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Rabin’s Legacy Lives on Through Netanyahu

The agreements Netanyahu has signed with the United Arab Emirates and Bahrain recall the Rabin legacy far more than Ariel Sharon’s unilateral pullout from Gaza

Aluf Benn
Aluf Benn
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Bill Clinton (C) looks on as Yitzhak Rabin (L) and Yasser Arafat shake hands at the White House, September 13, 1993.
Bill Clinton (C) looks on as Yitzhak Rabin (L) and Yasser Arafat shake hands at the White House, September 13, 1993. Credit: REUTERS/Gary Hershorn
Aluf Benn
Aluf Benn

It happened in the fall of 1993, a few weeks after the White House signing ceremony for the Oslo Accords and the historic handshake between Prime Minister Yitzhak Rabin and Palestine Liberation Organization Chairman Yasser Arafat that heralded a “peace of the brave.” Rabin, who was also defense minister, visited the army’s undercover Shimshon unit, which operated in the Gaza Strip.

The soldiers conducted an exercise for him, and then Rabin held talks with senior officers from the sector. After everyone had left, a major from the unit came over to its commander, Tal Shaul, and gave him a scrap of newspaper that had been left in the meeting room, with a few words handwritten on it.

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Shaul, who recalls the character Krembo from the Dror brothers’ film “Operation Grandma,” glanced at the paper and discovered a bombshell. This is what it said: “I told Dichter that ever since I shook Arafat’s hand, I haven’t dared scratch my butt.” There was no doubt about who wrote it. Only one person present at the base had met Arafat, and that was the prime minister.

What should they do? Shaul called Avi Dichter, who at that time was in charge of the Shin Bet security service’s southern district, and told him about the paper with Rabin’s handwriting. Dichter knew exactly what to do.

“The entire peace agreement rests on your shoulders now,” he told the officer, whom he knew well through joint operations in Gaza. “You have to destroy that note, because if it leaks, the entire peace agreement will collapse.”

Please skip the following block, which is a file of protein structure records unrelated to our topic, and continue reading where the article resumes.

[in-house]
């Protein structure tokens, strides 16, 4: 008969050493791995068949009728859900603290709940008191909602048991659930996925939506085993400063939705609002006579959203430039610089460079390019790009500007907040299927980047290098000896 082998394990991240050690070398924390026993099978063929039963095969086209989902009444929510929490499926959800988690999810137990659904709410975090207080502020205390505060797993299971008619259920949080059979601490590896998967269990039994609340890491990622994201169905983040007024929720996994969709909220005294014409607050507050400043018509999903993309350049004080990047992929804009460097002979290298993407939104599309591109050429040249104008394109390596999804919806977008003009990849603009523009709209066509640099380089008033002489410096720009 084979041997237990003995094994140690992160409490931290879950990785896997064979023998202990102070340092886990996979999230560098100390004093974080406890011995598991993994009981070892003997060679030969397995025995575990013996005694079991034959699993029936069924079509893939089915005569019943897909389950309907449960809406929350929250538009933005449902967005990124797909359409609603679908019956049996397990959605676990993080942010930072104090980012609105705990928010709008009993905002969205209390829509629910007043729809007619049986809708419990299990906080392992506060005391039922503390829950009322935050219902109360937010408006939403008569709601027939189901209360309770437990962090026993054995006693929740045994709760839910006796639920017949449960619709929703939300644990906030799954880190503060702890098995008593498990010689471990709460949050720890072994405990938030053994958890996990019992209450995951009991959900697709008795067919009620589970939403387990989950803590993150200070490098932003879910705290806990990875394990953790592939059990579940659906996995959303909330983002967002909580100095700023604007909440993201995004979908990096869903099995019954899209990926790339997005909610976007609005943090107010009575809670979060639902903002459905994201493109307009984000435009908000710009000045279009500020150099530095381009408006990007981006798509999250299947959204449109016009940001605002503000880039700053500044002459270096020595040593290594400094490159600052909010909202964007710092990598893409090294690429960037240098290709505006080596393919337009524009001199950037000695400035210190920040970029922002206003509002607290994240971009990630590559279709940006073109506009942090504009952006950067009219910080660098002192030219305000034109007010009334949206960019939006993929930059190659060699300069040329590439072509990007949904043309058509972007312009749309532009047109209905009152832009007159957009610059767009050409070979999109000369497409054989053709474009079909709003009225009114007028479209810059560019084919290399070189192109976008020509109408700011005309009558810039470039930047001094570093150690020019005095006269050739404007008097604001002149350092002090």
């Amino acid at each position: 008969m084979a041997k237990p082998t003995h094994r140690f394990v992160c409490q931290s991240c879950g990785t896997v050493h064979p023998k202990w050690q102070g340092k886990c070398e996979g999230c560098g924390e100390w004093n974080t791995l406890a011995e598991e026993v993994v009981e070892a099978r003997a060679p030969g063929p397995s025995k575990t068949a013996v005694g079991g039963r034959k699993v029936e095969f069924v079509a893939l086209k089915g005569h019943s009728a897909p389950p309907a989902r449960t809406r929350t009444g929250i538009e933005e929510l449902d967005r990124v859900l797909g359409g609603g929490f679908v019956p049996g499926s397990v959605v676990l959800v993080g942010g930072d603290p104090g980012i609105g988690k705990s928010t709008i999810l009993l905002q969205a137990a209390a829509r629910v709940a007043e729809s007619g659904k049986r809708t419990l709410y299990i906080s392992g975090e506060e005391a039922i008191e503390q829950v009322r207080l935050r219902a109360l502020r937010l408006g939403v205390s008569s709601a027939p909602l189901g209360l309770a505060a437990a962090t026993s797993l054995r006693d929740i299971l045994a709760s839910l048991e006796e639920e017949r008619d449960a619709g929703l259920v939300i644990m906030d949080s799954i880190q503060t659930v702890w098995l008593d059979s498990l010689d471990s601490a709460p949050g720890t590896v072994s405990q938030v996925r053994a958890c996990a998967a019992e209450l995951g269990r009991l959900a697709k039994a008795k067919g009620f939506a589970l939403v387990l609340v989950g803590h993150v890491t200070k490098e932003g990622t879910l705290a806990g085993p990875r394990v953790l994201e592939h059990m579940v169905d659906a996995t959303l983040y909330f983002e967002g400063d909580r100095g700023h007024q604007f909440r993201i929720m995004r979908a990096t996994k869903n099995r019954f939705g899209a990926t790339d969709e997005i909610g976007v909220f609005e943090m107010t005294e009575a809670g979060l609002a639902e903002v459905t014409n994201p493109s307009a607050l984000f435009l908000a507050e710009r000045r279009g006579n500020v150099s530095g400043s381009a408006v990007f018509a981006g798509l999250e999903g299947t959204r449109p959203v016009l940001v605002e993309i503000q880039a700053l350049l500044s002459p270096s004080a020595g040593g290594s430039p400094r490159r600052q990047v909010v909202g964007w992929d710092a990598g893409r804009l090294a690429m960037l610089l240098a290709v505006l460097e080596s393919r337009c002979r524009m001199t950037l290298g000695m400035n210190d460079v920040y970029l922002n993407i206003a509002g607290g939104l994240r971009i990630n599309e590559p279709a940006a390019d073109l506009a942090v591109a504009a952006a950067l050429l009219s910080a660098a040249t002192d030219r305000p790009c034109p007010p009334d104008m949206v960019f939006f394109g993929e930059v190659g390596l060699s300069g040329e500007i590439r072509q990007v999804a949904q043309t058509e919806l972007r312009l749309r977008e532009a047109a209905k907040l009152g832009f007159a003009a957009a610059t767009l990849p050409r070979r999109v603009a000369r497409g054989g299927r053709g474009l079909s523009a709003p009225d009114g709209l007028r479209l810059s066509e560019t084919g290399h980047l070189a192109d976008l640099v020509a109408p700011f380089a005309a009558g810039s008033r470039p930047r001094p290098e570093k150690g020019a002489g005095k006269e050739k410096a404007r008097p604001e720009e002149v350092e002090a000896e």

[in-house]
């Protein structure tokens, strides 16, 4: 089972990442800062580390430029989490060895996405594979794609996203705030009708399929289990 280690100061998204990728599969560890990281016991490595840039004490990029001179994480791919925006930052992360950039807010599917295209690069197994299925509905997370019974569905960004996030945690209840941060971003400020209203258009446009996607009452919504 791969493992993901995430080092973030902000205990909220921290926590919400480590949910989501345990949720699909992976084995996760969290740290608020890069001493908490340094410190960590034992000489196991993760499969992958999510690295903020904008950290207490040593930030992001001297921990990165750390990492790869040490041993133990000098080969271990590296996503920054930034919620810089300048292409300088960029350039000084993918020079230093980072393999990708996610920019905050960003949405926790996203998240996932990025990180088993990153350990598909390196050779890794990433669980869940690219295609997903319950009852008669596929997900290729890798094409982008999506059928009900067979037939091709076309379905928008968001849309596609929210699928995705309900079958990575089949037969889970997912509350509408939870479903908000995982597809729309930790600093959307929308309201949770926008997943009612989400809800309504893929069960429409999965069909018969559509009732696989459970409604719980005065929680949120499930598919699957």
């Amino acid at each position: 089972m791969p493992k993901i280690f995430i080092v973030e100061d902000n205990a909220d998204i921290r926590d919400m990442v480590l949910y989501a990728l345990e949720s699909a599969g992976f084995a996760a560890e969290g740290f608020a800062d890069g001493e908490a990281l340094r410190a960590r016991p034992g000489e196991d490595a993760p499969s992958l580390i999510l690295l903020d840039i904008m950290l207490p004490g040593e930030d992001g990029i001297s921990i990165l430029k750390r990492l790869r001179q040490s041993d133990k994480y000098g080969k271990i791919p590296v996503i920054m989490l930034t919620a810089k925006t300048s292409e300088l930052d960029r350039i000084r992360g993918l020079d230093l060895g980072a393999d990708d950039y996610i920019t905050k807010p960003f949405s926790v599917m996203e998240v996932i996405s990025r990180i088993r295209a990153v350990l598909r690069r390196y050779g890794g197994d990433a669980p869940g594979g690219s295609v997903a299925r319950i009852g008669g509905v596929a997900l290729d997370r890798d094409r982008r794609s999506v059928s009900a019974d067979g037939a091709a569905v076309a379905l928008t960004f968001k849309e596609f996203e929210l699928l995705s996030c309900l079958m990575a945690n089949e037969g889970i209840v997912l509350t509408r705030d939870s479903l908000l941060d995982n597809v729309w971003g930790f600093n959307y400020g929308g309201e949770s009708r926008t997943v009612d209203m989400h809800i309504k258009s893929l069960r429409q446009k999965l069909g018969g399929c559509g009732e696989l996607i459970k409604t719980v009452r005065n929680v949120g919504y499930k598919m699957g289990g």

Shaul heeded him and burned the note, and thus a historic document describing Rabin’s thoughts about his partner in the peace process was lost forever. Dichter has since come over to Prime Minister Benjamin Netanyahu’s way of thinking, and maybe today he regrets having missed the opportunity to destroy the Oslo Accords at the outset.

Today, Rabin is viewed as a leftist who was eager to give up the territories and create a Palestinian state on the ruins of the settlements and the settlers’ dreams of the entire Land of Israel. This image serves both sides of the political map: The left needs a hero, and the right needs a traitor. But it’s complete nonsense.

Rabin sought to bolster Israel’s international standing with the help of his friend, U.S. President Bill Clinton, and developed alliances with the Mideast’s “moderate” regimes – Egypt, Jordan, Morocco, Tunisia, Oman, Qatar and Turkey (before Recep Tayyip Erdogan came to power there) – as a counterweight to Iran’s growing strength. But he was miserly about returning territory.

He was leery of an agreement with Syria that would have put President Hafez Assad’s soldiers on the shores of Lake Kinneret. He moved slowly with the Palestinians (“There are no sacred dates”) and preferred giving Arafat symbolic gestures like the title ra’ees (which can be interpreted as meaning either chairman or president) and a Palestinian policeman stationed on the Allenby Bridge crossing to Jordan instead of handing over large amounts of territory or freezing and evacuating the settlements – which actually grew during his term of office.

Once, I had the opportunity to get a peek at a meeting between Rabin and Arafat, together with my colleague Udi Segal (then with Army Radio, now with Channel 13 News). The two had received some award in Spain, and at the end of the ceremony, they sat down for a diplomatic discussion. Security was light, as was the norm before Rabin’s assassination, so we could watch what was happening through a thin curtain.

The Israeli prime minister sat there with a cigar and a glass of whisky in his hand, and across from him sat the leader of the Palestinian people. Rabin talked and talked, and Arafat wrote nonstop in his notebook. We joked that Rabin was saying, “Now write 100 times, ‘I will fight terror.’ With no mistakes.”

Arafat’s notebook didn’t survive, so it’s not clear what he wrote there. But Rabin demonstrated no friendliness or collegiality toward him and viewed him with suspicion to his dying day. He felt much more comfortable with Jordan’s King Hussein and Egyptian President Hosni Mubarak.

The agreements Netanyahu has signed with the United Arab Emirates and Bahrain recall the Rabin legacy far more than Ariel Sharon’s unilateral pullout from Gaza. In this case, Arab countries are accepting Israel as a desirable neighbor and a lobbyist in Washington. Not a single bit of land or a single settler had to move in exchange, and the Palestinians got only vague lip service. That’s exactly what happened during Rabin’s forgotten visits to King Hassan of Morocco and the regional economic conferences that then-Foreign Minister Shimon Peres organized in Casablanca and Amman.

The last conference took place four days before Rabin’s death. It took another 25 years for Israel to get back on the road that had been blocked by three bullets from Yigal Amir’s gun.

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